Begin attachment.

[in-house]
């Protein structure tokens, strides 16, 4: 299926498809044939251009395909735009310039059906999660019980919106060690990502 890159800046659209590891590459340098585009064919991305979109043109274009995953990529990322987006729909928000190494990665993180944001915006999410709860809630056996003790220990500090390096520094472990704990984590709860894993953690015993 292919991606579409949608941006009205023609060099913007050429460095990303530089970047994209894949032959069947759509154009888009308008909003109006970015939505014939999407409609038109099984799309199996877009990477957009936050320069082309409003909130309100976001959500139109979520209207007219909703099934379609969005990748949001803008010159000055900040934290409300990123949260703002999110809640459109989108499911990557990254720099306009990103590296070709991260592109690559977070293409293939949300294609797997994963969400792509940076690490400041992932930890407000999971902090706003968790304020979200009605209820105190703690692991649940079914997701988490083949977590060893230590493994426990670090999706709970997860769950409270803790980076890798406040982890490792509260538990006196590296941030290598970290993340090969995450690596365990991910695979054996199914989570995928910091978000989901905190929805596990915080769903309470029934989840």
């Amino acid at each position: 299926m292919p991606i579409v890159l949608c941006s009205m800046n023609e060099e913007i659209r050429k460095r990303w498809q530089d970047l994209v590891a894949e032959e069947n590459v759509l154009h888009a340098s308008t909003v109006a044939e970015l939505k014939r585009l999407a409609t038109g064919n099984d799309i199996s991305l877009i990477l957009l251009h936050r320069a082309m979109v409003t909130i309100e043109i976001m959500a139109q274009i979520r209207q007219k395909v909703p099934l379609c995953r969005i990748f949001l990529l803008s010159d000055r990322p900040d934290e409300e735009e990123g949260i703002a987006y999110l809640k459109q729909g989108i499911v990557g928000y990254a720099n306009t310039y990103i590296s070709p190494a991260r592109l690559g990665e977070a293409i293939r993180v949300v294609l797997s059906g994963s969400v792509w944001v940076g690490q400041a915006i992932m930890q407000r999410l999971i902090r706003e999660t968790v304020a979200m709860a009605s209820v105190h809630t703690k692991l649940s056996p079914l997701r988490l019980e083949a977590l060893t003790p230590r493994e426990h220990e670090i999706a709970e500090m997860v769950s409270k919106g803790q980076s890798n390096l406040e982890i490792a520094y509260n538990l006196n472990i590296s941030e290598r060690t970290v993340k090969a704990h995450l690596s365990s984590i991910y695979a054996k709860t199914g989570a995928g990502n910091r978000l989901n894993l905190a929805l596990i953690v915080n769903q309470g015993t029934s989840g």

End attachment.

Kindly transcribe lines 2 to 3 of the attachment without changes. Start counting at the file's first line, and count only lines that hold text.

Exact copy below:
């Protein structure tokens, strides 16, 4: 299926498809044939251009395909735009310039059906999660019980919106060690990502 890159800046659209590891590459340098585009064919991305979109043109274009995953990529990322987006729909928000190494990665993180944001915006999410709860809630056996003790220990500090390096520094472990704990984590709860894993953690015993 292919991606579409949608941006009205023609060099913007050429460095990303530089970047994209894949032959069947759509154009888009308008909003109006970015939505014939999407409609038109099984799309199996877009990477957009936050320069082309409003909130309100976001959500139109979520209207007219909703099934379609969005990748949001803008010159000055900040934290409300990123949260703002999110809640459109989108499911990557990254720099306009990103590296070709991260592109690559977070293409293939949300294609797997994963969400792509940076690490400041992932930890407000999971902090706003968790304020979200009605209820105190703690692991649940079914997701988490083949977590060893230590493994426990670090999706709970997860769950409270803790980076890798406040982890490792509260538990006196590296941030290598970290993340090969995450690596365990991910695979054996199914989570995928910091978000989901905190929805596990915080769903309470029934989840």
């Amino acid at each position: 299926m292919p991606i579409v890159l949608c941006s009205m800046n023609e060099e913007i659209r050429k460095r990303w498809q530089d970047l994209v590891a894949e032959e069947n590459v759509l154009h888009a340098s308008t909003v109006a044939e970015l939505k014939r585009l999407a409609t038109g064919n099984d799309i199996s991305l877009i990477l957009l251009h936050r320069a082309m979109v409003t909130i309100e043109i976001m959500a139109q274009i979520r209207q007219k395909v909703p099934l379609c995953r969005i990748f949001l990529l803008s010159d000055r990322p900040d934290e409300e735009e990123g949260i703002a987006y999110l809640k459109q729909g989108i499911v990557g928000y990254a720099n306009t310039y990103i590296s070709p190494a991260r592109l690559g990665e977070a293409i293939r993180v949300v294609l797997s059906g994963s969400v792509w944001v940076g690490q400041a915006i992932m930890q407000r999410l999971i902090r706003e999660t968790v304020a979200m709860a009605s209820v105190h809630t703690k692991l649940s056996p079914l997701r988490l019980e083949a977590l060893t003790p230590r493994e426990h220990e670090i999706a709970e500090m997860v769950s409270k919106g803790q980076s890798n390096l406040e982890i490792a520094y509260n538990l006196n472990i590296s941030e290598r060690t970290v993340k090969a704990h995450l690596s365990s984590i991910y695979a054996k709860t199914g989570a995928g990502n910091r978000l989901n894993l905190a929805l596990i953690v915080n769903q309470g015993t029934s989840g």